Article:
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Interval Notation in Math

In Math an interval is the range of all real numbers between two specific values,
where these values are classed as the end points of said interval.

We can express and represent intervals with suitable interval notation in Math.

If we observe an interval drawn as an image on a Number Line.

Illustration helping to introduce interval notation in Math.

The red line on the number line drawn represents an interval between the numbers  4  and  7.

An interval like this, can be expressed and written in a couple of methods with interval notation, depending on the situation.

Interval Notation in Math

Open Interval:

An open interval is written with curly brackets.     (a,b)

An open interval is where the specific end points are NOT included in the interval itself.

The interval written above would contain every real number between  a  and  b,
but  NOT  contain  a  and  b  themselves.

Alternative notation for this interval can be inequality notation:     a < y < b.

Which means any random value  y  has to be a number greater than  a,  but also smaller than  b.

So  (4,7)  is the same as   4 < y < 7.

The hollow circles on the number line image where the end points are below, indicate that the end points are NOT contained within the interval.

Example of an open interval.

Closed Interval:

A closed interval is written with square brackets.     [a,b]

This is an interval that does contain the end points.

The interval includes every number between  a  and  b,  and  a  and  b  themselves.

Alternative notation can be   a < y < b.

Which means that any number  y  within the interval, can be larger than or equal to  a,  and less than or equal to  b.

So   [2,6]   is the same as   2 < y < 6.

Example of a closed interval.

The filled in circles at the end points in the graph illustration, indicate that the end points are included in the interval.

Partly Open or Closed Interval:

It’s the case that an interval doesn’t have to be solely open or closed. It can be a combination of both.

If we write an interval as   (a,b].    This is an interval that includes the value of  b,  but doesn’t include value  a.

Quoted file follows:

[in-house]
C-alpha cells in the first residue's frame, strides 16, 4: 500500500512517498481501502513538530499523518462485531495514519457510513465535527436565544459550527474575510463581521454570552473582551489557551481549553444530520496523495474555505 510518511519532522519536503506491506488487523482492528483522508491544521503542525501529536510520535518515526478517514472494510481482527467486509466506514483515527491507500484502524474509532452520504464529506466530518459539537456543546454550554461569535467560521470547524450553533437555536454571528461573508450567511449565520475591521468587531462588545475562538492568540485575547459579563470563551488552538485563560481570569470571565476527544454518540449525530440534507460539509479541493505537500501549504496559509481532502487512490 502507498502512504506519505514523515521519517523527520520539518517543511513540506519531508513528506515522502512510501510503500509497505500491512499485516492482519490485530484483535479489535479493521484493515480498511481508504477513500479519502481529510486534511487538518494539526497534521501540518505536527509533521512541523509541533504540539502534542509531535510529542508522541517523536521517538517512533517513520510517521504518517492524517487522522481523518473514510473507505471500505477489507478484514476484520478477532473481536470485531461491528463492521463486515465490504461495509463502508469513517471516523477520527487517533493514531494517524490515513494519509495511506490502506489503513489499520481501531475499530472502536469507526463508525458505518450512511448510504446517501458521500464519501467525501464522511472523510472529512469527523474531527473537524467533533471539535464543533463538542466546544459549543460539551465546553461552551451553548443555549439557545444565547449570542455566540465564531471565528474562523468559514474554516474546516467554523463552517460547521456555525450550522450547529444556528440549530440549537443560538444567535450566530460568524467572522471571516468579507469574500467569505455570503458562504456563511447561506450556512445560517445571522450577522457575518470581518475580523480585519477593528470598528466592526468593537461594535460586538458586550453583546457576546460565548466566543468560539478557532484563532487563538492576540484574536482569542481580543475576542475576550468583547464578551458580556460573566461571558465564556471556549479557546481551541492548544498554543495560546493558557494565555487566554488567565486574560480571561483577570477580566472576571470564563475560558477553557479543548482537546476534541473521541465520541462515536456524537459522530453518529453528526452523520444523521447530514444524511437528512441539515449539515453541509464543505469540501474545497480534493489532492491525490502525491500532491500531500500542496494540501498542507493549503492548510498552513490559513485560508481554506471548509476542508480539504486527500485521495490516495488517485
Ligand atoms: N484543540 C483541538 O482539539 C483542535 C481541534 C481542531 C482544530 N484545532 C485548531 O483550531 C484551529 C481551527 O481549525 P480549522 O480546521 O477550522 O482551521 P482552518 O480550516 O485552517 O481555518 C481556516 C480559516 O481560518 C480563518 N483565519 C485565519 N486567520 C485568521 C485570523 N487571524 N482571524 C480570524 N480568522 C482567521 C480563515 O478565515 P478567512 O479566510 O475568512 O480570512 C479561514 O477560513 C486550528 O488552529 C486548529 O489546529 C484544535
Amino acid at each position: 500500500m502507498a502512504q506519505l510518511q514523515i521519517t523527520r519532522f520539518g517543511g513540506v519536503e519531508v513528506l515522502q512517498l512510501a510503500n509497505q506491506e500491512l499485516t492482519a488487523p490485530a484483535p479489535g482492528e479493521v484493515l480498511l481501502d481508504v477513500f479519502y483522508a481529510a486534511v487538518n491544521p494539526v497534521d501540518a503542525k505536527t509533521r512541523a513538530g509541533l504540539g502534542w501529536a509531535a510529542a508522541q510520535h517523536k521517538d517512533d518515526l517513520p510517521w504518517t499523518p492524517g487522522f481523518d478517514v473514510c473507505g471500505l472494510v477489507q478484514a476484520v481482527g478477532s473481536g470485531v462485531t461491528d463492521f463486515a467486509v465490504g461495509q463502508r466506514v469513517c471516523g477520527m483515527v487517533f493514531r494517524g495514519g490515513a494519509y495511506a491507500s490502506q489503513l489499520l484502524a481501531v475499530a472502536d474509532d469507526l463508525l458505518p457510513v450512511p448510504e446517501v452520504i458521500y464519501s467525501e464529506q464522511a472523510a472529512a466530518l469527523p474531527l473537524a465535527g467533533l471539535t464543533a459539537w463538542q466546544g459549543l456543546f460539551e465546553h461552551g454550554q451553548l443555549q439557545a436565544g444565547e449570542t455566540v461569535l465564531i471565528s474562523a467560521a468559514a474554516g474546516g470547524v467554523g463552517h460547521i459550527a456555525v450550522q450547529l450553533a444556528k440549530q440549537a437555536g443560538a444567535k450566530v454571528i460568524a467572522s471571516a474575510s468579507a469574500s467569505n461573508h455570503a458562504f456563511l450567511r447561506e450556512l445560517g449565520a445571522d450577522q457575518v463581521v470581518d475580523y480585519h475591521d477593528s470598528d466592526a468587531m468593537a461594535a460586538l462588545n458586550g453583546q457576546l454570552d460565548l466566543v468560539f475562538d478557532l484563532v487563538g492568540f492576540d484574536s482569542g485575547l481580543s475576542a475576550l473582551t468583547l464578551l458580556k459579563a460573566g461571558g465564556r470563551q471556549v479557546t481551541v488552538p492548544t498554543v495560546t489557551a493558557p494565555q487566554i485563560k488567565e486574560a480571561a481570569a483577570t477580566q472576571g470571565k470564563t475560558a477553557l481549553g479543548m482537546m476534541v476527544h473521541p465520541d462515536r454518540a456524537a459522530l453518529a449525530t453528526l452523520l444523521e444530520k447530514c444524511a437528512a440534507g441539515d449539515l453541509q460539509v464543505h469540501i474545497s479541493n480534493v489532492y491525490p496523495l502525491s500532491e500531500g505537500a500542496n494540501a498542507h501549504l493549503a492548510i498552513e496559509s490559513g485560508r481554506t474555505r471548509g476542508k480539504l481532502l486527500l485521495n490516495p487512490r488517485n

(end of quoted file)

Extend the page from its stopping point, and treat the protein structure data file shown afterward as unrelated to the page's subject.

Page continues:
Can also be notated as   a < y < b,

So  x  has to be a value larger than  b,  but can be a value smaller than or equal to  b.

(2,6]  is equivalent to  2 < y < 6.

Now an interval written as [a,b),    is an interval that includes the value  a,  but NOT  b.

Can also be of the form   a < y < b,

y  has to be less than  b,  but can be greater than or equal to  a.

Example of partly open or closed interval.

Infinity and Interval Notation

Infinity is something that can appear in interval notation in Math too.

(- , )   is the same as   x .

We have  y  being a value of any real number.

Now each    must be alongside a curly bracket in the interval notation,
because infinity isn’t really an exact end point of an interval.

There isn’t a specific finite end point value, infinity is something that goes on and on without an end, and has no exact numerical value.

So an interval can’t really include infinity within it as an end point, in the same way it can with a numerical value.

[ , ]   is INCORRECT,   ( , )   is CORRECT.

y > 3   is equivalent to   (3 , ).

y  can’t be  3,  or less than  3.  But can be any real number larger than  3.

y > 3   is the same as   [3 , ).

y  can be the number  3,  or also any real number greater than  3.

Situations that are similar can also be expressed in the same way with  –.

Infinity and interval notation examples.

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